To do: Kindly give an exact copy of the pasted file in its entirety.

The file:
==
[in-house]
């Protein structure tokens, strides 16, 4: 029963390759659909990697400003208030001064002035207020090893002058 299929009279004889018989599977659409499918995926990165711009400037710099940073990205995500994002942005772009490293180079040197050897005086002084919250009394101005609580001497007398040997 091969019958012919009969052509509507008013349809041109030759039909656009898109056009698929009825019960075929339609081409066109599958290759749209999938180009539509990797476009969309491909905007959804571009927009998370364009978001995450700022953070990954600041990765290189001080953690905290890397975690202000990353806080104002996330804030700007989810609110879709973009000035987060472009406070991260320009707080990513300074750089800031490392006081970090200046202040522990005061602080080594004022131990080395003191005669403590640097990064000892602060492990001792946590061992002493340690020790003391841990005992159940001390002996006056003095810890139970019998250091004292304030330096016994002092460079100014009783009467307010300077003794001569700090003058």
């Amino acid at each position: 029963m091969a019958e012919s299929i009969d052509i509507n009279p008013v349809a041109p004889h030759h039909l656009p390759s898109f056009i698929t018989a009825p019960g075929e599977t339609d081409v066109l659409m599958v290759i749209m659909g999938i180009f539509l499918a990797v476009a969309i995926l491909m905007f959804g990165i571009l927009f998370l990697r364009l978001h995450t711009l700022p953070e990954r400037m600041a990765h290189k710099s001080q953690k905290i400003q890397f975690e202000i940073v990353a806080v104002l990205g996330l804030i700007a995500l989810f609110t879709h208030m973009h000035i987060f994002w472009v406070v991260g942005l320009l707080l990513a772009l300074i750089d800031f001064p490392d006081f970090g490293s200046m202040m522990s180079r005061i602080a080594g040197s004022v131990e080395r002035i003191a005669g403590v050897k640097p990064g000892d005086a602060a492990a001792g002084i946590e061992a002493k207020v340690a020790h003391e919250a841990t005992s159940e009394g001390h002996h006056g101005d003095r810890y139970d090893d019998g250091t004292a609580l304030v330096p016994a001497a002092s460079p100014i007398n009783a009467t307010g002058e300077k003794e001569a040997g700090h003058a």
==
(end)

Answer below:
[in-house]
């Protein structure tokens, strides 16, 4: 029963390759659909990697400003208030001064002035207020090893002058 299929009279004889018989599977659409499918995926990165711009400037710099940073990205995500994002942005772009490293180079040197050897005086002084919250009394101005609580001497007398040997 091969019958012919009969052509509507008013349809041109030759039909656009898109056009698929009825019960075929339609081409066109599958290759749209999938180009539509990797476009969309491909905007959804571009927009998370364009978001995450700022953070990954600041990765290189001080953690905290890397975690202000990353806080104002996330804030700007989810609110879709973009000035987060472009406070991260320009707080990513300074750089800031490392006081970090200046202040522990005061602080080594004022131990080395003191005669403590640097990064000892602060492990001792946590061992002493340690020790003391841990005992159940001390002996006056003095810890139970019998250091004292304030330096016994002092460079100014009783009467307010300077003794001569700090003058």
């Amino acid at each position: 029963m091969a019958e012919s299929i009969d052509i509507n009279p008013v349809a041109p004889h030759h039909l656009p390759s898109f056009i698929t018989a009825p019960g075929e599977t339609d081409v066109l659409m599958v290759i749209m659909g999938i180009f539509l499918a990797v476009a969309i995926l491909m905007f959804g990165i571009l927009f998370l990697r364009l978001h995450t711009l700022p953070e990954r400037m600041a990765h290189k710099s001080q953690k905290i400003q890397f975690e202000i940073v990353a806080v104002l990205g996330l804030i700007a995500l989810f609110t879709h208030m973009h000035i987060f994002w472009v406070v991260g942005l320009l707080l990513a772009l300074i750089d800031f001064p490392d006081f970090g490293s200046m202040m522990s180079r005061i602080a080594g040197s004022v131990e080395r002035i003191a005669g403590v050897k640097p990064g000892d005086a602060a492990a001792g002084i946590e061992a002493k207020v340690a020790h003391e919250a841990t005992s159940e009394g001390h002996h006056g101005d003095r810890y139970d090893d019998g250091t004292a609580l304030v330096p016994a001497a002092s460079p100014i007398n009783a009467t307010g002058e300077k003794e001569a040997g700090h003058a």